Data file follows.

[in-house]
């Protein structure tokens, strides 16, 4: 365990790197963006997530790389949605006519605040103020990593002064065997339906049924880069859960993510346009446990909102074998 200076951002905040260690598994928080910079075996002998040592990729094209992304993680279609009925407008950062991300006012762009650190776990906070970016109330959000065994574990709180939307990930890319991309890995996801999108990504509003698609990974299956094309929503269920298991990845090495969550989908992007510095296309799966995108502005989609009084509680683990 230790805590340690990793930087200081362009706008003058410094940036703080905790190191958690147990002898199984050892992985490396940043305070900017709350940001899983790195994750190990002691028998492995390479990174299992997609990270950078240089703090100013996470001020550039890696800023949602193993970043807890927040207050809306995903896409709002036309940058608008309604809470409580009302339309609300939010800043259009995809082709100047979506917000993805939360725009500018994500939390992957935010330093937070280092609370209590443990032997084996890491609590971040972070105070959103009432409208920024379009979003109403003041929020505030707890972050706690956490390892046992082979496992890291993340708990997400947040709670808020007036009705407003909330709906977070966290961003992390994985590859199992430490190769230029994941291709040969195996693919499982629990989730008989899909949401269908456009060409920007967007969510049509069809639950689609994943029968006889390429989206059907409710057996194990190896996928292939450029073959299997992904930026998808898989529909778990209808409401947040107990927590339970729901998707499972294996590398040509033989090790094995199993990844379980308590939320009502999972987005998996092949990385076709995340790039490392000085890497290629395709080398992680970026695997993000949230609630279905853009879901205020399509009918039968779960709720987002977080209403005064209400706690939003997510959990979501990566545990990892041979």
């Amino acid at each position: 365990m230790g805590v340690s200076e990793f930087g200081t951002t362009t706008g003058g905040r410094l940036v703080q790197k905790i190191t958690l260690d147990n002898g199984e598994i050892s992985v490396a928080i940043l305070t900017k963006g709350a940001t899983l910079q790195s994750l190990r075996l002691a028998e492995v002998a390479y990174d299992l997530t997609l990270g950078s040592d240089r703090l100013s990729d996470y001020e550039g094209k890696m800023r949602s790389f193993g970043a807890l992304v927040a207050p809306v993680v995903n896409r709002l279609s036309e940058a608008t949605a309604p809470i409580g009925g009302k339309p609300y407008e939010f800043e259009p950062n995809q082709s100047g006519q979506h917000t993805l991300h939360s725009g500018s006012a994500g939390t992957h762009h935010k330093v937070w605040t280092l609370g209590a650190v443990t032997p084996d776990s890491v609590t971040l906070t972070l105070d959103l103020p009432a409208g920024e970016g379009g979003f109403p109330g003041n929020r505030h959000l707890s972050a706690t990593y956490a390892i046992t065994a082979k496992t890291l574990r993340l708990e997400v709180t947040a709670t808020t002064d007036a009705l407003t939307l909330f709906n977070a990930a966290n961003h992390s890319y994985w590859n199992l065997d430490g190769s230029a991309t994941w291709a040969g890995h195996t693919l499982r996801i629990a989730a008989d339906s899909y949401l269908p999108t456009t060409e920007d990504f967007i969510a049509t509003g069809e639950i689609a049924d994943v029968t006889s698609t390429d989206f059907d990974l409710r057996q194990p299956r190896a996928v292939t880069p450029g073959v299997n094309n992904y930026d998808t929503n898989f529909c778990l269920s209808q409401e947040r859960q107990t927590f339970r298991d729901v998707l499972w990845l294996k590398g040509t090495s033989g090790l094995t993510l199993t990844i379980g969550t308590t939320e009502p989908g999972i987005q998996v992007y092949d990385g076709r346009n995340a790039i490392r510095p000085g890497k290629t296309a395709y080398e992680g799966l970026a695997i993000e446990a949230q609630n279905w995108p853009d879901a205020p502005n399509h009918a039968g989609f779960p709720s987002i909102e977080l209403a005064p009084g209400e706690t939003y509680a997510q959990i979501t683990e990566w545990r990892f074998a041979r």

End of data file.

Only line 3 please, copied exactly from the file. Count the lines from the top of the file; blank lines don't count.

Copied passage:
């Amino acid at each position: 365990m230790g805590v340690s200076e990793f930087g200081t951002t362009t706008g003058g905040r410094l940036v703080q790197k905790i190191t958690l260690d147990n002898g199984e598994i050892s992985v490396a928080i940043l305070t900017k963006g709350a940001t899983l910079q790195s994750l190990r075996l002691a028998e492995v002998a390479y990174d299992l997530t997609l990270g950078s040592d240089r703090l100013s990729d996470y001020e550039g094209k890696m800023r949602s790389f193993g970043a807890l992304v927040a207050p809306v993680v995903n896409r709002l279609s036309e940058a608008t949605a309604p809470i409580g009925g009302k339309p609300y407008e939010f800043e259009p950062n995809q082709s100047g006519q979506h917000t993805l991300h939360s725009g500018s006012a994500g939390t992957h762009h935010k330093v937070w605040t280092l609370g209590a650190v443990t032997p084996d776990s890491v609590t971040l906070t972070l105070d959103l103020p009432a409208g920024e970016g379009g979003f109403p109330g003041n929020r505030h959000l707890s972050a706690t990593y956490a390892i046992t065994a082979k496992t890291l574990r993340l708990e997400v709180t947040a709670t808020t002064d007036a009705l407003t939307l909330f709906n977070a990930a966290n961003h992390s890319y994985w590859n199992l065997d430490g190769s230029a991309t994941w291709a040969g890995h195996t693919l499982r996801i629990a989730a008989d339906s899909y949401l269908p999108t456009t060409e920007d990504f967007i969510a049509t509003g069809e639950i689609a049924d994943v029968t006889s698609t390429d989206f059907d990974l409710r057996q194990p299956r190896a996928v292939t880069p450029g073959v299997n094309n992904y930026d998808t929503n898989f529909c778990l269920s209808q409401e947040r859960q107990t927590f339970r298991d729901v998707l499972w990845l294996k590398g040509t090495s033989g090790l094995t993510l199993t990844i379980g969550t308590t939320e009502p989908g999972i987005q998996v992007y092949d990385g076709r346009n995340a790039i490392r510095p000085g890497k290629t296309a395709y080398e992680g799966l970026a695997i993000e446990a949230q609630n279905w995108p853009d879901a205020p502005n399509h009918a039968g989609f779960p709720s987002i909102e977080l209403a005064p009084g209400e706690t939003y509680a997510q959990i979501t683990e990566w545990r990892f074998a041979r």